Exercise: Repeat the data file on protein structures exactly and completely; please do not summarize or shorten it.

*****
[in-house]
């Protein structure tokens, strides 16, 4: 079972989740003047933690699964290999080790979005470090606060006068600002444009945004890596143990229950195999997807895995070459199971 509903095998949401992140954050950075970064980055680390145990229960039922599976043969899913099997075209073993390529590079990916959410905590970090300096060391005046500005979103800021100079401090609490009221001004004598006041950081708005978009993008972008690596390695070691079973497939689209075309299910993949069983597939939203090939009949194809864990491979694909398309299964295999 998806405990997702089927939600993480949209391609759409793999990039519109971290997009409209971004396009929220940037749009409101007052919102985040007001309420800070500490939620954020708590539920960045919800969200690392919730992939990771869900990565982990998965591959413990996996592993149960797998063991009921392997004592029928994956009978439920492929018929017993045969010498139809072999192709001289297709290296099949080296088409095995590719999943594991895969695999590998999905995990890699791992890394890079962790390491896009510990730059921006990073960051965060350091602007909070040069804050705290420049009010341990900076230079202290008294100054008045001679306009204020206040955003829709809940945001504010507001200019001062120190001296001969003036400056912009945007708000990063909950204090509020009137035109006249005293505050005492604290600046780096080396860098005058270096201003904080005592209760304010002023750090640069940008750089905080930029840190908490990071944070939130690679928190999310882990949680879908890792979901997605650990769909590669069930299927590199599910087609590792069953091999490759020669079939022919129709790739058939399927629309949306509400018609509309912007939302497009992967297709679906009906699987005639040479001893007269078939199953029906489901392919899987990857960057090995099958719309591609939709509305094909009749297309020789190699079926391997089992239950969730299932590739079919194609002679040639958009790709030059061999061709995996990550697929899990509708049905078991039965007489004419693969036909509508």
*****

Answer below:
[in-house]
């Protein structure tokens, strides 16, 4: 079972989740003047933690699964290999080790979005470090606060006068600002444009945004890596143990229950195999997807895995070459199971 509903095998949401992140954050950075970064980055680390145990229960039922599976043969899913099997075209073993390529590079990916959410905590970090300096060391005046500005979103800021100079401090609490009221001004004598006041950081708005978009993008972008690596390695070691079973497939689209075309299910993949069983597939939203090939009949194809864990491979694909398309299964295999 998806405990997702089927939600993480949209391609759409793999990039519109971290997009409209971004396009929220940037749009409101007052919102985040007001309420800070500490939620954020708590539920960045919800969200690392919730992939990771869900990565982990998965591959413990996996592993149960797998063991009921392997004592029928994956009978439920492929018929017993045969010498139809072999192709001289297709290296099949080296088409095995590719999943594991895969695999590998999905995990890699791992890394890079962790390491896009510990730059921006990073960051965060350091602007909070040069804050705290420049009010341990900076230079202290008294100054008045001679306009204020206040955003829709809940945001504010507001200019001062120190001296001969003036400056912009945007708000990063909950204090509020009137035109006249005293505050005492604290600046780096080396860098005058270096201003904080005592209760304010002023750090640069940008750089905080930029840190908490990071944070939130690679928190999310882990949680879908890792979901997605650990769909590669069930299927590199599910087609590792069953091999490759020669079939022919129709790739058939399927629309949306509400018609509309912007939302497009992967297709679906009906699987005639040479001893007269078939199953029906489901392919899987990857960057090995099958719309591609939709509305094909009749297309020789190699079926391997089992239950969730299932590739079919194609002679040639958009790709030059061999061709995996990550697929899990509708049905078991039965007489004419693969036909509508």